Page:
ecotourism as an alternative livelihood for shark fishermen

we provide a sustainable and viable alternative livelihood to ex shark fishermen in Lombok, as a means to shark conservation

Photo of Kathy Xu
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I confirm that I am fully aware of the eligibility criteria, and based on its description, I am eligible to apply to the CSV Prize 2017.

  • Yes, I'm eligible

Preferred language

  • English

Organization name

The Dorsal Effect

Year founded


Initiative stage

  • Established (the solution has passed the previous stages and demonstrated success)

Annual budget in 2017 (USD)

  • $10k - $50k

Number of beneficiaries impacted so far

  • 50 - 100

Organization type

  • Social enterprise

Secondary Focus Area

  • Rural development

Headquarters location: Country

  • Indonesia

Headquarters location: City


Location(s) of impact

Indonesia, Lombok, Tanjung Luar


Facebook URL

Twitter URL


Problem: What problem is this initiative trying to address?

We are providing responsible ecotourism as an alternative and sustainable livelihood to shark fishermen in Lombok as a means of shark conservation as well a local community development, as the fishermen have no other alternatives to shark hunting, and depletion of sharks would cause an imbalance of the oceans.

Solution Summary: What is the proposed solution? What do you see as its most promising aspects for creating shared value?

By getting the ex shark fishermen to take tourists out snorkelling instead, they do not have to pick up any alien skills that is outside of their comfort zone so instead of being part of of the shark overfishing problem, they now educate the tourists about their local waters and the marine life once can see while snorkelling just off the fish market. They don't have to go too far out to hunt now and get to talk to tourists about the need to snorkel responsibly. We also run school trips where we get the students to interact with the local fishermen and the local schools about marine issues.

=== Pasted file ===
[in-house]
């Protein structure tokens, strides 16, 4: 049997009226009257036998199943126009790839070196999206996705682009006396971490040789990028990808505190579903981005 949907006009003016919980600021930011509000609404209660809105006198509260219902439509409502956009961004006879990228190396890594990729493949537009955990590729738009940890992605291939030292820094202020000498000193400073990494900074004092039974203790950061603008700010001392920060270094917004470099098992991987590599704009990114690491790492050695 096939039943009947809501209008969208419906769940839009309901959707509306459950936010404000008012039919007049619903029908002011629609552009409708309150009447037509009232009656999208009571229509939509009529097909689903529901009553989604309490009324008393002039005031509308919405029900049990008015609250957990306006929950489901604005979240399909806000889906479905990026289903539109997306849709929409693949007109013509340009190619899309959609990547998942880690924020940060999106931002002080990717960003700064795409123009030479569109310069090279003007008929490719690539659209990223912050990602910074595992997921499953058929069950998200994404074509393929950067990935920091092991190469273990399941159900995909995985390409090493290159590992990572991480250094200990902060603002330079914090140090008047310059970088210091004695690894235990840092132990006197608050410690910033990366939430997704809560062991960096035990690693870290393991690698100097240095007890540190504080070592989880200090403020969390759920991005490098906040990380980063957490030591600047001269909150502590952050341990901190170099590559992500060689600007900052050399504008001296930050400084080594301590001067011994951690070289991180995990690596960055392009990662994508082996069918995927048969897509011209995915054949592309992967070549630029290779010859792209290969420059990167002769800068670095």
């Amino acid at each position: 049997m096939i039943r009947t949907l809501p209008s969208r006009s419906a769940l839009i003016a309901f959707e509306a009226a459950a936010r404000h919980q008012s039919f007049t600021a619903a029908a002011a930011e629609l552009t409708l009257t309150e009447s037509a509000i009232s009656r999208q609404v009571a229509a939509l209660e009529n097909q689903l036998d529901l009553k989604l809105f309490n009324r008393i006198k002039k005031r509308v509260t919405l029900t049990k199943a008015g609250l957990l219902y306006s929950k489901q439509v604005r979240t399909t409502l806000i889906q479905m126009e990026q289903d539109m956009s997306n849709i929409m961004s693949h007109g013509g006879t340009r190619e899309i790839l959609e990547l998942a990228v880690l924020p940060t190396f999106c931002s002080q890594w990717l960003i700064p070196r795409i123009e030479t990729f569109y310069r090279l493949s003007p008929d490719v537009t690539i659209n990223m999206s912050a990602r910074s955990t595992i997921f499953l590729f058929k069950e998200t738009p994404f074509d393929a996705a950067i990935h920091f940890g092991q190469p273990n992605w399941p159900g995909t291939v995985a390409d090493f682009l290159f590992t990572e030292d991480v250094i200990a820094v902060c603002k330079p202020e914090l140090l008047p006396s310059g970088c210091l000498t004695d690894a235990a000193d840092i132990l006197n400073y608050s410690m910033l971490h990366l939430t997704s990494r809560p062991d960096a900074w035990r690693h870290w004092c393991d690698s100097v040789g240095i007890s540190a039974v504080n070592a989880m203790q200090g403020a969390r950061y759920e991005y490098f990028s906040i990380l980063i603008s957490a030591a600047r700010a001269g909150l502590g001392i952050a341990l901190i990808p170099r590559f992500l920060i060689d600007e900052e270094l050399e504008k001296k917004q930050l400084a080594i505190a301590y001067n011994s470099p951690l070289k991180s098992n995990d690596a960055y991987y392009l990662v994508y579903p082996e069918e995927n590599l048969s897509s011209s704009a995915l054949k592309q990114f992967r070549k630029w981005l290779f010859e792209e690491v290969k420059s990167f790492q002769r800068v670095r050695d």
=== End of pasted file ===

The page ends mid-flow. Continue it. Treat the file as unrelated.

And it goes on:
Impact: What is the impact of the work to date? Specify both the social and the environmental impact of your work

We have got 5 ex shark fishermen who are converted boat captains for ecotours with us, we have brought about 800 tourists on the trip to educate them about the shark hunting issue and about responsible tourism (no feeding and touching of marine life and no use of non reef safe sunscreen) as well as to get them to say no to shark fin soup after the trip and we have worked with 6 schools to get them to learn more about marine conservation through the trips. We hence are working on the supply and demand side of the shark overfishing problem.

Financial sustainability plan: How is this initiative financially supported? How will you ensure its financial sustainability long-term?

Tourists and schools pay to come on the trip with us so we do make profits apart from paying the fishermen, when the numbers of tourists suffice. We have also applied for an won a few small grants to support us with our snorkelling equipment as well as educational materials for the schools by the fish market and rental of transport to take the tourists to the shark market.

Unique value proposition: What makes your initiative innovative? How does your project differ from other organizations working in the same field?

We focus on not just the social but the marine and environmental aspects of the problem as well.

Founding story: Share a story about the "Aha!" moment that sparked the beginning of this initiative.

Having been a school teacher before and seeing how school service learning trips tended to focus too much on the social aspect without the balance of the environmental aspects, I saw a possibility to reach out to more schools and get more youths involved in the marine and environmental problems as well.

Where did you hear about the Nestlé Creating Shared Value Prize?

  • Ashoka page or contact


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Photo of Juliane

Great work!

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